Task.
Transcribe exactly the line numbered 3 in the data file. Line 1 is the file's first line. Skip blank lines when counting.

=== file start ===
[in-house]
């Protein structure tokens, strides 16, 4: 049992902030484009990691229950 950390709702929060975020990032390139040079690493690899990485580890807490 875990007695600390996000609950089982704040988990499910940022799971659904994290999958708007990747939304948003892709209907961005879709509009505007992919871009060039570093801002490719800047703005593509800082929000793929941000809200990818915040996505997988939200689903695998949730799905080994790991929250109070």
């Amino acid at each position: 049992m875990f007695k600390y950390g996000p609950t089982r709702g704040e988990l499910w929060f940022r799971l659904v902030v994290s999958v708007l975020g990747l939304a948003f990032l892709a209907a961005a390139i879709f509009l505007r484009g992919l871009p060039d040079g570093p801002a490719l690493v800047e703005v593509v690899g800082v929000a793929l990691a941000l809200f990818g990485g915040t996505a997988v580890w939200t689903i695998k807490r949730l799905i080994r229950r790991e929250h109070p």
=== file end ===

């Amino acid at each position: 049992m875990f007695k600390y950390g996000p609950t089982r709702g704040e988990l499910w929060f940022r799971l659904v902030v994290s999958v708007l975020g990747l939304a948003f990032l892709a209907a961005a390139i879709f509009l505007r484009g992919l871009p060039d040079g570093p801002a490719l690493v800047e703005v593509v690899g800082v929000a793929l990691a941000l809200f990818g990485g915040t996505a997988v580890w939200t689903i695998k807490r949730l799905i080994r229950r790991e929250h109070p």